Law #18  is The law of success – Lose your ego and be more objective. DO NOT substitute your own judgement for what the market truly wants. Do not blind yourself by success. Always think like a prospect, and try to base that on trends and real data. Don’t try to read your prospects mind. Do not oppose your view of the world or the customer. Never lose touch with the front lines.

Law #19  is The law of failure – Do not try to fix things. Recognize a failure early and change fast. The ready, fire, aim approach – try new ideas but nobody succeeds every time. Reward new ideas and the resulting success. Do not be afraid to take risks.

Law #20  is The law of hype – When your company needs “the hype” it usually means you’re in trouble or your plan is not strong or failing. New products that are going to “revolutionize the industry” are popular candidates for hype. Real revolutions don’t come down main street with a marching band – they sneak up on you in the middle of the night.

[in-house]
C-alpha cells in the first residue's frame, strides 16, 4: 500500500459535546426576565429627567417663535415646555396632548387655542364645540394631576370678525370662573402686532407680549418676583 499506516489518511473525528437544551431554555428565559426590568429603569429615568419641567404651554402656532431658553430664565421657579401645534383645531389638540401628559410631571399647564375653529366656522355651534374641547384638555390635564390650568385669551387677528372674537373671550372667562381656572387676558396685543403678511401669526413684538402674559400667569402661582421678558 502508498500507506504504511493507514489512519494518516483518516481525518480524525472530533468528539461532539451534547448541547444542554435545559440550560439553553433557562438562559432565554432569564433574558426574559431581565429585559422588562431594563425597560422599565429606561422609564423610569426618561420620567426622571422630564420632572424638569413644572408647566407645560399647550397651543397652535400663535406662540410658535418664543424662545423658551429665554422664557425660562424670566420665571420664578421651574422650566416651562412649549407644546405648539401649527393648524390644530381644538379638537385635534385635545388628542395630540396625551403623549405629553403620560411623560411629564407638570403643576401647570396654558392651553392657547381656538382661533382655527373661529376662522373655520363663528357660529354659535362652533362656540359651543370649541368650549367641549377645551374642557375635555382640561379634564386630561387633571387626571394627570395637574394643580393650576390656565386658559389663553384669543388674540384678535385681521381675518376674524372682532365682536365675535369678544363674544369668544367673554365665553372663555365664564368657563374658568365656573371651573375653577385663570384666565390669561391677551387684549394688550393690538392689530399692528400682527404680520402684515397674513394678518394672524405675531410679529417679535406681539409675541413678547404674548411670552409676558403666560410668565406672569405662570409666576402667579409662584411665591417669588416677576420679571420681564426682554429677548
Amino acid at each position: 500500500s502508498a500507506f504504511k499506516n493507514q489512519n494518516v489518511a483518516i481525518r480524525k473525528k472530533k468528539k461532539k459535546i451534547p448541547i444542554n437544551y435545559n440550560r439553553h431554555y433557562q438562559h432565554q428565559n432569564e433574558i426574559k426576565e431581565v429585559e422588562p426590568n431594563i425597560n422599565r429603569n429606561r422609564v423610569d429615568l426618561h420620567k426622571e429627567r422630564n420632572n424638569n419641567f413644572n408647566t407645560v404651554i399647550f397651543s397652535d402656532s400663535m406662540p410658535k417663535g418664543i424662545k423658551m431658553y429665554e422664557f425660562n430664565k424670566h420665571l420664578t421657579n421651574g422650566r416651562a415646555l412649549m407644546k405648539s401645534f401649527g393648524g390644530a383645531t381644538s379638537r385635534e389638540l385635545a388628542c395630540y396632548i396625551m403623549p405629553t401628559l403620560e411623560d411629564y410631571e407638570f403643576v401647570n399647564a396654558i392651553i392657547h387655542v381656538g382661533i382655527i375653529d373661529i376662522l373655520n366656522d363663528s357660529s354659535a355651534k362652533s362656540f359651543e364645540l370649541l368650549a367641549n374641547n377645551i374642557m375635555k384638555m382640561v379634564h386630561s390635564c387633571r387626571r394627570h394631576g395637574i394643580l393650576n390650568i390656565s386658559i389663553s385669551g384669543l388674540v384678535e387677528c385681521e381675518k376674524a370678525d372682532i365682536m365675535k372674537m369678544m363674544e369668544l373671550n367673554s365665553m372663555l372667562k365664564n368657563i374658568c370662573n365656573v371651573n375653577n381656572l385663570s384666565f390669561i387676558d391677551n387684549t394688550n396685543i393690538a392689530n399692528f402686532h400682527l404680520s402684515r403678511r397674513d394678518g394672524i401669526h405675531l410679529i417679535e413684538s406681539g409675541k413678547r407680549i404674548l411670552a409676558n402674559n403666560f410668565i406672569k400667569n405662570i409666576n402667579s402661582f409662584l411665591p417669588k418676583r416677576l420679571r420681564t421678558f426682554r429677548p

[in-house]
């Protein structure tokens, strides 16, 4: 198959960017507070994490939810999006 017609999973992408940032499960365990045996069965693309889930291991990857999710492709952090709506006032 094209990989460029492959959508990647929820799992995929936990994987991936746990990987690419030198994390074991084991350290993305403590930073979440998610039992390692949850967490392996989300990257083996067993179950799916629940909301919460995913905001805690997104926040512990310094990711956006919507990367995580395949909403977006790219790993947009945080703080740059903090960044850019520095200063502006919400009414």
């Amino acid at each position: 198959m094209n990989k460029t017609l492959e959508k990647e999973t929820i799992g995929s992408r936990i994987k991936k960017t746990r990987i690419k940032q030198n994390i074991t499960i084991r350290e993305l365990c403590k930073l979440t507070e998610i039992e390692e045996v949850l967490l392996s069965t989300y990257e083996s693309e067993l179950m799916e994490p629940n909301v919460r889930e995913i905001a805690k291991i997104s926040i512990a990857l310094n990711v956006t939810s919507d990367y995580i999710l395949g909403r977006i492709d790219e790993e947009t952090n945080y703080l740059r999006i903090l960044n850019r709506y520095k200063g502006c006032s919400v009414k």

Law #21  is The law of acceleration – Do not focus on fads. Focus on trends.

Law #22  is The law of resources – Even the best idea in the world will not go far without proper funding. Ideas without money are worthless.

So that’s it! The 22 immutable laws of marketing. What do you think? In my opinion, the book is short, entertaining, thought-provoking, clear and easy-to-understand. The concepts, for the most part, still hold up and should be worth a read.

If you’d like to explore more “laws” like this for inspiration please check out The 22 Immutable Laws of Branding by the same authors. It’s equally thought-provoking and provides many tidbits that you’ll undoubtably find to be valuable.

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About Chris Auman:

Chris Auman is a veteran digital marketer with over 25 years of experience in the trenches. As Sanctuary’s founder and President, Chris has successfully guided online marketing efforts for companies large and small.

Learn more about Chris.